Discipline is the second of my set of uncomfortable words that we would rather not hear.

Wouldn’t it be great if we could get through life – or at least our work day – without any unpleasantries?  Alas, we all know that won’t happen.  Not only do we have to deal with difficult situations and trying people, but even our language contains words that make us uncomfortable and anxious.

In this series of posts, I’m going to identify five uncomfortable words that we would rather not hear, and propose a solution to dealing with them.

In the first post, I focused on ‘personal responsibility.’  Here’s the second: Discipline.

There are a number of different definitions for the word.  I’m using it like this:  A discipline is some action that you take because you understand the positive impact of that action, regardless of how you feel about it.  Typically it refers to something we do regularly, as opposed to a one-time event.  So, we discipline ourselves to do the good things in our careers, our businesses and our lives, whether we want to or not, and whether they feel good or not.

            Here’s an example.

I discipline myself to swim laps in the morning once or twice a week.  I do that because I discovered, 30 years ago, that swimming laps in the morning brought me relief from back pain.  That is still true today.  If I miss about three weeks or so because I’m traveling or otherwise engaged, my back starts to tighten up.

Now, imagine a cold winter day in February in West Michigan. Image 6:15 AM.  The temperature is in the teens, the snow is 6 inches deep, it’s dark, and the wind is blowing.  Now, image me driving in those conditions to the swimming pool, parking in the slush on the side of the road, gingerly stepping over the snow piles to slip and slide my way to the entrance.  Then, imagine changing into my swimming suit, and diving into a pool of especially cool water.  Finally, image me mindlessly swimming back and forth for 30 minutes in what most be the most boring exercises known to mankind:  You can’t watch TV, you can’t talk to the person next to you, you can’t listen to talk radio – you’ve just got to gut it out.

I don’t like it.  I’d rather not do it. But, I do.

Why?  Because it is a discipline.  Regardless of how I feel, regardless of my issues at the moment, I still do it.  Pretty much once a week for thirty years.  I do it because, for me, it is a good thing to do.

            That’s what I mean by discipline.

Throughout the history of mankind, successful people have been disciplined people.  At some point in their development, they have discovered the power that lies in discipline.  And they chose, with an act of willfulness and intentionality, to pursue disciplines. As a result, they accomplish, they achieve, and they improve. They rise above the pack on the basis of the strength of their wills and their ability to discipline themselves to do the right things, consistently, methodically and regularly.

Can you imagine, for example, the players on a Super Bowl team who got there without discipline?  Can you imagine a top-level musician who never practices? How about a doctor who never did put in the long hours of an internship because he didn’t feel like it?  Look close at the lives and routines of anyone who has been successful in any endeavor, and you’ll discover a character built upon the basis of a set of disciplines.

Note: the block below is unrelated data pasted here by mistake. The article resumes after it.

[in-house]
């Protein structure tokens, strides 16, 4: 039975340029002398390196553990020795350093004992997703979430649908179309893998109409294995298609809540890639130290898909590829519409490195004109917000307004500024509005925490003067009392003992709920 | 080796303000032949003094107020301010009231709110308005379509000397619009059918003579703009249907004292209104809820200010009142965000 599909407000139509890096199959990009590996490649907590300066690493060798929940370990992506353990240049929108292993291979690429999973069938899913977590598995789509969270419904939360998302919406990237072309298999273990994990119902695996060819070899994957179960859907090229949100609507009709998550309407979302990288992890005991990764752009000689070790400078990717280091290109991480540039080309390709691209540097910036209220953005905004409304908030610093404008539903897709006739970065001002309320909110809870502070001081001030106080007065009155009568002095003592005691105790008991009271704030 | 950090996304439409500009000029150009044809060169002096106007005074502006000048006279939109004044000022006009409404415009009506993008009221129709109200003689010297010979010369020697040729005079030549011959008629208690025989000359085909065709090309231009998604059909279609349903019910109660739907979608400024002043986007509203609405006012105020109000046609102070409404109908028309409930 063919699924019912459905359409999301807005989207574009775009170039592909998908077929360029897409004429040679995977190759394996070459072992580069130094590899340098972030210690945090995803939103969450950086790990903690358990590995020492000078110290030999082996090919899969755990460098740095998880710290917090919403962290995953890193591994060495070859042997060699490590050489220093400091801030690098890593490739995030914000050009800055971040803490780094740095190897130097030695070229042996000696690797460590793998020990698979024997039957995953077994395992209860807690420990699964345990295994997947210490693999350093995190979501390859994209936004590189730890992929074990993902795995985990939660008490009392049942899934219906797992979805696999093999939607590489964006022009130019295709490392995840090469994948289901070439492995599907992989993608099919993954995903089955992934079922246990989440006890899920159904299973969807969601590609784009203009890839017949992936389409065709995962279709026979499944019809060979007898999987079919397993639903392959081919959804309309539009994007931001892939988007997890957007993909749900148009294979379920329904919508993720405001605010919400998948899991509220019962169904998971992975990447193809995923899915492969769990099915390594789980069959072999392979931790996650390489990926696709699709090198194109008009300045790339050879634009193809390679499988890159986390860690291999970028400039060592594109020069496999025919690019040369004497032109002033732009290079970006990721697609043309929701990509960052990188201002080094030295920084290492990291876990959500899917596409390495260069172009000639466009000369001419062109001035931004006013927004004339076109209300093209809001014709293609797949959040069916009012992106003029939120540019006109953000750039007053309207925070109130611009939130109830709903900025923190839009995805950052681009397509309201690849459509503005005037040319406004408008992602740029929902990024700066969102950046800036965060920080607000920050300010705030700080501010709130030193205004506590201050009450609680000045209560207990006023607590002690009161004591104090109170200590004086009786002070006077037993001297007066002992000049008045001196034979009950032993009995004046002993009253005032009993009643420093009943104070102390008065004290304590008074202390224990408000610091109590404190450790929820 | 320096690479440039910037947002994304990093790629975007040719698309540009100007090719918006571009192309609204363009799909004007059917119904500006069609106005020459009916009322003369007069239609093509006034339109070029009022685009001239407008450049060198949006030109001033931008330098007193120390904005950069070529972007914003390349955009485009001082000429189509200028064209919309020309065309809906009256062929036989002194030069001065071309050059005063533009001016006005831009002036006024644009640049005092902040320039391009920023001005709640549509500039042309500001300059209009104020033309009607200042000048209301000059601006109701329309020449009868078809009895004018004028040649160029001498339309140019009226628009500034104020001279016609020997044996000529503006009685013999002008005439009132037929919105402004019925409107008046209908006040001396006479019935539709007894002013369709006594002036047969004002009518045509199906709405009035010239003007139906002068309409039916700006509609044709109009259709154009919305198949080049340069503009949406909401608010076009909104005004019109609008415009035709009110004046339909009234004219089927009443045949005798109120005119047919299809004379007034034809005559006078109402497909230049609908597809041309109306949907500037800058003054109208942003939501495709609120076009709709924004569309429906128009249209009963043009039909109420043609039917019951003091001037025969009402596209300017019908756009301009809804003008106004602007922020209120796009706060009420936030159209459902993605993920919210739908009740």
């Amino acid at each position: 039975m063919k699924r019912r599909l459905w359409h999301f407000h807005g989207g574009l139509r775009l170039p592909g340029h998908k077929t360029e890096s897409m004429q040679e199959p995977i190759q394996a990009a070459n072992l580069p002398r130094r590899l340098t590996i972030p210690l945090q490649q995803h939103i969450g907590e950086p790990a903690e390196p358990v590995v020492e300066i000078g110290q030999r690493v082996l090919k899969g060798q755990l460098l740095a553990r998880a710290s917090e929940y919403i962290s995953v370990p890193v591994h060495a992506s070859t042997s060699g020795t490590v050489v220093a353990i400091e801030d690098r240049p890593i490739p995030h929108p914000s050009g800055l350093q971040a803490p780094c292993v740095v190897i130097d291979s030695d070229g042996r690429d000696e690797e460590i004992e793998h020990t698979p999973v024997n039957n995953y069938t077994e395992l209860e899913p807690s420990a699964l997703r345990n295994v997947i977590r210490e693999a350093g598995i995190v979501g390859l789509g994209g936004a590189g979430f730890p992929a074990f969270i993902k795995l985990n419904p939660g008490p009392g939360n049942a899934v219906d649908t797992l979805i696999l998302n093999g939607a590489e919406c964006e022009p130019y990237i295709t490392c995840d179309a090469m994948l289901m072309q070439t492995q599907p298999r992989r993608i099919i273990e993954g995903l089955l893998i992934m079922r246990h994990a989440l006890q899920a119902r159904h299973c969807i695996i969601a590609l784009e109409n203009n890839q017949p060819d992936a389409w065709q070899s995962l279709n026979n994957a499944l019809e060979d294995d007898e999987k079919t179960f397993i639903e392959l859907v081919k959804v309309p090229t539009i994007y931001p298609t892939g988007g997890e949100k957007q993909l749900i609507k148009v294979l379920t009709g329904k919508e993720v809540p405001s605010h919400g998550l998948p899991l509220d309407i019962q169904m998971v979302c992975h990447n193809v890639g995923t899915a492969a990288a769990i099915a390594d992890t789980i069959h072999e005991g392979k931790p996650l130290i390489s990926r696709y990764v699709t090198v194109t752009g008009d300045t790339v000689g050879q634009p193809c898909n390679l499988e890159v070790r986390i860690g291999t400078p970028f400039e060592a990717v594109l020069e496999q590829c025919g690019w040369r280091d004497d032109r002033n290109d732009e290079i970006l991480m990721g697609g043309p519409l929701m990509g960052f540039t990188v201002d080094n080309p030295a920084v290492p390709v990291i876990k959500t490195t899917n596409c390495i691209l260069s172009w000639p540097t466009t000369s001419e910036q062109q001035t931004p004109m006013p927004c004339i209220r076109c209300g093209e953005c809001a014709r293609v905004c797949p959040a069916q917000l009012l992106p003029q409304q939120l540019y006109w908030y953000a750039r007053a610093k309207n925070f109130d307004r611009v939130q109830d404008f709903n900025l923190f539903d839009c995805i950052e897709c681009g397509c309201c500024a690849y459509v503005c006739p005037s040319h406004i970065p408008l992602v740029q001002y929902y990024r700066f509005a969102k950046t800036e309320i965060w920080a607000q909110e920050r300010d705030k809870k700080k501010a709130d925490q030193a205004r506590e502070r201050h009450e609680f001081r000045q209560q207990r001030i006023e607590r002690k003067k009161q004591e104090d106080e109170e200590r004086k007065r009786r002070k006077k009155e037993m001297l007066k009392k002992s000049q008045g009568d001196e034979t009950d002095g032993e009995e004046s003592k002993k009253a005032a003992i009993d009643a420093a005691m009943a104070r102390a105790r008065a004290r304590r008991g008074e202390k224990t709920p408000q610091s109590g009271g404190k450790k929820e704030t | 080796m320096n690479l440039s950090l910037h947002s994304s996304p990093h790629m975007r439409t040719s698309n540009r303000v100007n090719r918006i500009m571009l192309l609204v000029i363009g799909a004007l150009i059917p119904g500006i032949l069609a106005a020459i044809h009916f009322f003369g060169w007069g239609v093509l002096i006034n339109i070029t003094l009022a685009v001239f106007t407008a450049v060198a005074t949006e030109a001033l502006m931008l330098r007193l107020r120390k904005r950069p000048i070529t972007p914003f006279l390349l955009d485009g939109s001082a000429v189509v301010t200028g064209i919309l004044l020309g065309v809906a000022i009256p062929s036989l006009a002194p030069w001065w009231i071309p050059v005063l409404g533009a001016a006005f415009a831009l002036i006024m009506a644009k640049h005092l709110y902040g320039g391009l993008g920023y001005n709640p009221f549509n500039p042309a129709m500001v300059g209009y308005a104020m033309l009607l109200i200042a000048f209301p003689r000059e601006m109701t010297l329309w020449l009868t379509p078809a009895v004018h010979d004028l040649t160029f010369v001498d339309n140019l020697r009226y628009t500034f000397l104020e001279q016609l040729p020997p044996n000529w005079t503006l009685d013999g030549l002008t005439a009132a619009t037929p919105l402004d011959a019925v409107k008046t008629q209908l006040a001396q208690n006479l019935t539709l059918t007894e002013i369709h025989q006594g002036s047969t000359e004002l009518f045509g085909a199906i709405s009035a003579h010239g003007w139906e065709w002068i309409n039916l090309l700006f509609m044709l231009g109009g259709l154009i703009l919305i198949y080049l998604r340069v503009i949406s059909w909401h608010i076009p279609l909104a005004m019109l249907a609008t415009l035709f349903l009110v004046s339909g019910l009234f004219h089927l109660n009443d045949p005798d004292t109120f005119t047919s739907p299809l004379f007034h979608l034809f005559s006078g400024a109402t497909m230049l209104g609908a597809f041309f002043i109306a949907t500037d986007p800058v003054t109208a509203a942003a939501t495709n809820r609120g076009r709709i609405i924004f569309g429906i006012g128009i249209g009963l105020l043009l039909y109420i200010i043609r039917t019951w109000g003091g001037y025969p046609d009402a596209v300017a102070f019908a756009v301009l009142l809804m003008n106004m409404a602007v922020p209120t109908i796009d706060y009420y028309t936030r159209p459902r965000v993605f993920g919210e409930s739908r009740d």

On the other hand, throughout the history of mankind, unsuccessful people are invariably undisciplined.  They meander through life, reacting to whatever pops up, taking as their guidance their own hungers and feelings.  For example, they feel like drinking a few beers, and so give into those feelings, and a couple of hours later are sloppy and out of control.

Or, they spend hours playing video games because it feels good, instead of learning the skills and attitudes of a potential career.

In my work with sales people, executives and business owners, I find myself regularly teaching certain proven disciplines. “Do this, do it regularly and well, and you’ll get better results.”

Unfortunately, it seems like that message is increasingly ignored.  “Take the time to create a monthly plan,” I’ll implore them. “It’s a discipline that will bring you greater results, over and over again.”

“I’d rather not,” is the mental dialogue that goes on in many sales people.  “I don’t’ feel like it.”  Or, “I have better things to do.”

That’s just one example, and the list of such things goes on and on. It seems like more and more people think that they can have what they want in life without discipline.  To them, ‘discipline, is a dirty word – a vestige of the mindset of an earlier generation. Maybe the reason for that springs up out of culture that promotes instant gratification and entitlement. Why discipline yourself and work for things, for example, when you’re just entitled to them?

But our popular culture is just a blip in the history of our species.  The fundamental truth – that disciplined people rise to the top, and undisciplined people don’t – will not be disproven by the trends of the time.    If you want to be successful in any endeavor, discipline yourself to do the right things, in the right way, over and over.    Discipline, like ‘personal responsibility,’ is one of those hard-sounding words that we would rather not hear, but that are absolutely essential to your success. Discipline, like personal responsibility, should be embraced and developed, not shunned and ignored.


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